This intensive MSc programme runs over two academic years and is for graduates from any discipline wishing to train and qualify as social workers.
Through a combination of academic and professional modules, you will focus on both the social science knowledge base of social work, and on developing your practice-relevant knowledge, skills and values through 200 days of practical learning.
Taught by qualified social workers with a range of practice specialisms and research interests, this course offers exciting opportunities to learn alongside students from related professional disciplines including occupational therapy, teaching, nursing and medicine, mirroring the interprofessional nature of social work practice.
Users of social work services, carers and experienced practitioners are also actively involved in the course and the delivery of teaching sessions.
This course is approved by the Health and Care Professions Council, as the regulatory body for social workers and other health professionals. You will address the HCPC Standards of Proficiency for Social Workers throughout the course, alongside the College of Social Work's Professional Capabilities Framework (PCF).
In line with the guidance of the College of Social Work, students undertake 200 days of practical learning across the course. This involves 30 days of developing practice skills within the university, a 70-day placement in year 1 and a 100-day placement in year 2.
Learning in practice is supported by periods of study at the university, directed study (with a range of learning materials) and small-group practice tutorials. The course reflects the interprofessional nature of social work, with opportunities for shared learning experiences with education, nursing, medical and occupational therapy students.
Areas of study
Year 1 introduces core skills, theories and approaches for social work practice in its interprofessional context and fosters a critical understanding of key law, policy and human growth across the lifespan.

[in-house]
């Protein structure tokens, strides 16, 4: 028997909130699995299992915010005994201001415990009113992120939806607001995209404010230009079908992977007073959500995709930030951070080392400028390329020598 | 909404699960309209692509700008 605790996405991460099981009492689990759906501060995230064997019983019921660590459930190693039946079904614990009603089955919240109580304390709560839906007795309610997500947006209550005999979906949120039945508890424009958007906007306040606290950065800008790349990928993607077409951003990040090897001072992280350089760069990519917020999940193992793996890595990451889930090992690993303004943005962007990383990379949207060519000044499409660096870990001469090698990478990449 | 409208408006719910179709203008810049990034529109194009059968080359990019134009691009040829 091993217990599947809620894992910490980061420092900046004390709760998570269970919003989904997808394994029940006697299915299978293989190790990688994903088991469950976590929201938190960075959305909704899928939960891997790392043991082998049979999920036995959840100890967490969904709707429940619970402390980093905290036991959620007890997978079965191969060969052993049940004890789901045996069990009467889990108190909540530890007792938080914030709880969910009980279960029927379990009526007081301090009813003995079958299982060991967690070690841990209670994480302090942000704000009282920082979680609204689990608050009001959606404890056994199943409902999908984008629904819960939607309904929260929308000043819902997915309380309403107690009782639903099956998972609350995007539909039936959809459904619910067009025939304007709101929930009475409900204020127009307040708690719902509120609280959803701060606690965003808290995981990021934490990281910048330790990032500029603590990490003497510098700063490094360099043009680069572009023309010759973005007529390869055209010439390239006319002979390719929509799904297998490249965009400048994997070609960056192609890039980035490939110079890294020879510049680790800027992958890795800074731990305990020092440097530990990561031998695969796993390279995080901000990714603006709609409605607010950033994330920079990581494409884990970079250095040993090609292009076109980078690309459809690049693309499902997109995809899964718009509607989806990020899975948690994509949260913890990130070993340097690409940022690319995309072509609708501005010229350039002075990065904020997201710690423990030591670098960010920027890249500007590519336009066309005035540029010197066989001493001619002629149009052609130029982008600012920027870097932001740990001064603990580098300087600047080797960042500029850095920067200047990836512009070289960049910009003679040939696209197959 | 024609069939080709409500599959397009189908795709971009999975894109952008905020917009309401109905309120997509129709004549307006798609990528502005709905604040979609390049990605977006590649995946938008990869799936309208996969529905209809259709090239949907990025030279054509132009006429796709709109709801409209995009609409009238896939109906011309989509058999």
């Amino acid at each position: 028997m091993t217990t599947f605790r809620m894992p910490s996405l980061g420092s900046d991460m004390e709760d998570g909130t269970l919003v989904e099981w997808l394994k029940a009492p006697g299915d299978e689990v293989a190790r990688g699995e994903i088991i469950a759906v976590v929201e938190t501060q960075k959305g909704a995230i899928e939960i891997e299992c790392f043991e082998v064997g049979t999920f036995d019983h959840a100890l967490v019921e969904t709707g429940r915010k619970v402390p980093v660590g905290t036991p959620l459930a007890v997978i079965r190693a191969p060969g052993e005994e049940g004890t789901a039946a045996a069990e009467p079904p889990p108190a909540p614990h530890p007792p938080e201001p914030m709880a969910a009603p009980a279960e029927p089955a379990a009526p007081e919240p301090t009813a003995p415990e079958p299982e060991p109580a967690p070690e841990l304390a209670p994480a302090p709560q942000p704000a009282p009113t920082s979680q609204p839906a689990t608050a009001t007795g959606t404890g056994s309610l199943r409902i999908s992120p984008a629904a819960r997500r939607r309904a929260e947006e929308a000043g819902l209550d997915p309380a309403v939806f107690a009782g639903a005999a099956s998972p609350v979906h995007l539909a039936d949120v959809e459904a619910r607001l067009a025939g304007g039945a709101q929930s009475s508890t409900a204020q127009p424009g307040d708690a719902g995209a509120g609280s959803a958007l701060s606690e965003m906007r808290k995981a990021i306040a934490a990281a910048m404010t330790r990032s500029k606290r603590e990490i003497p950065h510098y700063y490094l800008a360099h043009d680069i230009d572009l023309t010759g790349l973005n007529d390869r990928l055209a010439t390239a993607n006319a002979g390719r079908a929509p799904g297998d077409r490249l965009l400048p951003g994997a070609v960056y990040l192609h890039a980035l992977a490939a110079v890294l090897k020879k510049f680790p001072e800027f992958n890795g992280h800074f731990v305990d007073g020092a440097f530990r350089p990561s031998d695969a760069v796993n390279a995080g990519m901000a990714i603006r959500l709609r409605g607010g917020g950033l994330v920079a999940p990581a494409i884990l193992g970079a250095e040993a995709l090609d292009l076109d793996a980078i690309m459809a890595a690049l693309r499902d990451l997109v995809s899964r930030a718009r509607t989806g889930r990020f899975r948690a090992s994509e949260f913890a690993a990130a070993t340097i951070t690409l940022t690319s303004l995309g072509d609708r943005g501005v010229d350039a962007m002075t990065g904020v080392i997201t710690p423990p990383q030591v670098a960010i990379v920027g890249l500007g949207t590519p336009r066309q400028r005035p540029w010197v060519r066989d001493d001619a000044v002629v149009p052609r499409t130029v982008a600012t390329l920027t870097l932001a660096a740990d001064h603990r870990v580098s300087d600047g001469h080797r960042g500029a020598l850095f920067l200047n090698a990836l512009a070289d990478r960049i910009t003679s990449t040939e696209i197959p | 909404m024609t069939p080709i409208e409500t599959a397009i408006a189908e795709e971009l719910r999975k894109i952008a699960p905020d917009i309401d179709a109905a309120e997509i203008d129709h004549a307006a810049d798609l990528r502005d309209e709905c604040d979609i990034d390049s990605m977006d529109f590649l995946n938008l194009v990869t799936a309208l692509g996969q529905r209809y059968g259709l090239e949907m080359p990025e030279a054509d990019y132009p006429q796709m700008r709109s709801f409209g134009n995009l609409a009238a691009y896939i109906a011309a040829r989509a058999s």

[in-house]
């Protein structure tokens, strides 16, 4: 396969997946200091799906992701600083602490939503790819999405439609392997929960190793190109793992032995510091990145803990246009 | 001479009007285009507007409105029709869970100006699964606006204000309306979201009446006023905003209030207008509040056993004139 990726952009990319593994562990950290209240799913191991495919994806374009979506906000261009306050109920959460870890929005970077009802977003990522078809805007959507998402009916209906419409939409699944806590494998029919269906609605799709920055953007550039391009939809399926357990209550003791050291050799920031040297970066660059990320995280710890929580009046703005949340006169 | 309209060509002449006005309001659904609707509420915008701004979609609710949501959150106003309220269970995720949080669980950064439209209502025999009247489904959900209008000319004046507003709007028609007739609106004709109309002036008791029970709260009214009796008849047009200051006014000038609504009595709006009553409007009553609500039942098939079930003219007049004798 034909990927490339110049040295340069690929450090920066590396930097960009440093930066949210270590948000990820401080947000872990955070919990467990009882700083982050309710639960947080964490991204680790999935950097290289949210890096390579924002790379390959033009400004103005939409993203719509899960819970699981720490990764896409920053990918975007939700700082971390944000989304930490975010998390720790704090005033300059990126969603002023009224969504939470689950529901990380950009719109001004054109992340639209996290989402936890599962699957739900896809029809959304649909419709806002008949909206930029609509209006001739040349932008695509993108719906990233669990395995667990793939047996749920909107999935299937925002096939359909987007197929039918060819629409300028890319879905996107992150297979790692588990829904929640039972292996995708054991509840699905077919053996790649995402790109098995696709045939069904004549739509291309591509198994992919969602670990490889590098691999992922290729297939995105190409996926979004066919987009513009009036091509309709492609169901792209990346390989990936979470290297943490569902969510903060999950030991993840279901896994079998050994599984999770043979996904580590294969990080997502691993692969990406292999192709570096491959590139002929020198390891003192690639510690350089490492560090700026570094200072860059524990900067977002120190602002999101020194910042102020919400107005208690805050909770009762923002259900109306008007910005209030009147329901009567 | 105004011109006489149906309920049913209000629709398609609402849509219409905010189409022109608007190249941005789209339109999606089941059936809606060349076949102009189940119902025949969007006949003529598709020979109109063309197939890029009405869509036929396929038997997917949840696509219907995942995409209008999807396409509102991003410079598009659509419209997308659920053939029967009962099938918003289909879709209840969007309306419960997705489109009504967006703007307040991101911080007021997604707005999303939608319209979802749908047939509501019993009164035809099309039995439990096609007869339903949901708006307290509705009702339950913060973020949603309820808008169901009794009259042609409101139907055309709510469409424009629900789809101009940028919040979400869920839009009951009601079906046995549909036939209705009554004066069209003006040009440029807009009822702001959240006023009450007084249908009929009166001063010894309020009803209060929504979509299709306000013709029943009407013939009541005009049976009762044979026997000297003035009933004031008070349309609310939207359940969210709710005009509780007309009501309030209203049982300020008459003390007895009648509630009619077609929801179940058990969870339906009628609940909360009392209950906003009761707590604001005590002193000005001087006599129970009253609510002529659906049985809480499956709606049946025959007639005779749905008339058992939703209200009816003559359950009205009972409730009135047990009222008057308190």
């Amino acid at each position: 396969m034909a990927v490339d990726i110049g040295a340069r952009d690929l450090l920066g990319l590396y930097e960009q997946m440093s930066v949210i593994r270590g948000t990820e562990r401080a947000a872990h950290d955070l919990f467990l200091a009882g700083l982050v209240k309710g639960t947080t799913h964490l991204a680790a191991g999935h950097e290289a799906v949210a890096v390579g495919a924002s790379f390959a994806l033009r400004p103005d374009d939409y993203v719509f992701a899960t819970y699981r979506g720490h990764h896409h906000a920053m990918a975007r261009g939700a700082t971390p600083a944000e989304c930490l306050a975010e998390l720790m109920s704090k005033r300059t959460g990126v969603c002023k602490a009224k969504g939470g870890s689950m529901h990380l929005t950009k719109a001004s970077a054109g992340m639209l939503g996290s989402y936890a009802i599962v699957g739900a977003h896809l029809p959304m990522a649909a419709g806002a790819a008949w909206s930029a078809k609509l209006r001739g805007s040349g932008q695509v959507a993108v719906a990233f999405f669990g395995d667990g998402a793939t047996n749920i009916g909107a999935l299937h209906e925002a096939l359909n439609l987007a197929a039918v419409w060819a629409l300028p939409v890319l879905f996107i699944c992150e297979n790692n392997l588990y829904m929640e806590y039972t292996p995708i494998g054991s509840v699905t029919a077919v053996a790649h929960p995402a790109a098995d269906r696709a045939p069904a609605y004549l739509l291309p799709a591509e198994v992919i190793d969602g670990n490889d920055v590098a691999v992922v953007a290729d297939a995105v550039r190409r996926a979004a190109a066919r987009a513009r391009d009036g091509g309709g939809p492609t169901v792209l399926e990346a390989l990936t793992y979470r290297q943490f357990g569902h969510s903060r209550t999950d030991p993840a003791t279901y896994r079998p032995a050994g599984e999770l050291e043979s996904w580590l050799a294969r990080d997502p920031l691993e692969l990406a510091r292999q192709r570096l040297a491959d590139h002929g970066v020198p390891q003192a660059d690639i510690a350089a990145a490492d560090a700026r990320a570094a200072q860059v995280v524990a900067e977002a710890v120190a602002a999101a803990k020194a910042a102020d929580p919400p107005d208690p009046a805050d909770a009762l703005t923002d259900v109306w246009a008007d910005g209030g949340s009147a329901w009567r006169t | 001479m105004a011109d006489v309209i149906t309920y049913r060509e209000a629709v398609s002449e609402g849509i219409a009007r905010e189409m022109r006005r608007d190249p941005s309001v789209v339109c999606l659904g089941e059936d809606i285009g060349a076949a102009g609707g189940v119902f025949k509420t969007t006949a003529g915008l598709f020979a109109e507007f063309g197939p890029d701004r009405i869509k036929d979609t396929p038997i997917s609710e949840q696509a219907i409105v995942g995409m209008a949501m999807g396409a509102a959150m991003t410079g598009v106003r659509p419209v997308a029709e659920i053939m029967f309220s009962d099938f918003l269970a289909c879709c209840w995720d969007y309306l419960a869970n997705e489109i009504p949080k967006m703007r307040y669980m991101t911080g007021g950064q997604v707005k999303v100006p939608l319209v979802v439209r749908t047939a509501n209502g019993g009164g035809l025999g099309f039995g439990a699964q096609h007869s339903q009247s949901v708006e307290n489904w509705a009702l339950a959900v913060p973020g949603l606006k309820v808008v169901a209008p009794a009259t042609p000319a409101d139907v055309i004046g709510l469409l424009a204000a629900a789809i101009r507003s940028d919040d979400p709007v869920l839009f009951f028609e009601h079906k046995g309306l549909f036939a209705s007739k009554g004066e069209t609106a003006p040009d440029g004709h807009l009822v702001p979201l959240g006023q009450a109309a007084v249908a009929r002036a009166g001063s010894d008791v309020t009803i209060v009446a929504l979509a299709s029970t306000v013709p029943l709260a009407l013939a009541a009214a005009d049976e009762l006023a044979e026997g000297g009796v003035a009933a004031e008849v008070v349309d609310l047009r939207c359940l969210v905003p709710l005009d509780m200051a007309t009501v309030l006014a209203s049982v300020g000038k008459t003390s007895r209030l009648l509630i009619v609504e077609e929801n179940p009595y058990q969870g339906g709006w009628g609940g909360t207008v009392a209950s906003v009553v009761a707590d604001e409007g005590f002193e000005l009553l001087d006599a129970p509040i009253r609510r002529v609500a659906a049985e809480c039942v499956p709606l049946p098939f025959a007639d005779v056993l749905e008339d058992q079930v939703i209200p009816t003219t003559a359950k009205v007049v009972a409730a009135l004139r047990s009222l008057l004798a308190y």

Year 2 focuses on more complex and accountable practice together with the development of more specialised skills and knowledge. There is also a focus on research in social work and the critical use of evidence to underpin own practice.
Reflective Social Work Practice 1 Lifespan Development: Social and Psychological Contexts Legal and Policy Contexts of Decision-Making in Social Work Practice Learning 1 Research in Social Work: The Dissertation Reflective Social Work Practice 2 Decision-making in Assessment, Risk and Protection Contemporary Social Work Practice Practice Learning 2
Careers and employability
Social work is a rewarding career for those committed to improving the life opportunities and wellbeing of others, whilst promoting rights and social justice.
Registered social workers generally have little trouble finding employment. There are many relevant vacancies advertised locally and nationally, and there continues to be a demand for social workers both in established posts and with agencies who provide temporary staff to statutory organisations.
Social workers can specialise in many different areas, including working with children, youth offending, family centres, older people, disabled people, mental health services, homeless people, asylum seekers and refugees, and substance misuse.
Social Work - MSc
page on the University of Brighton website for more details!
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Recipient: University of Brighton
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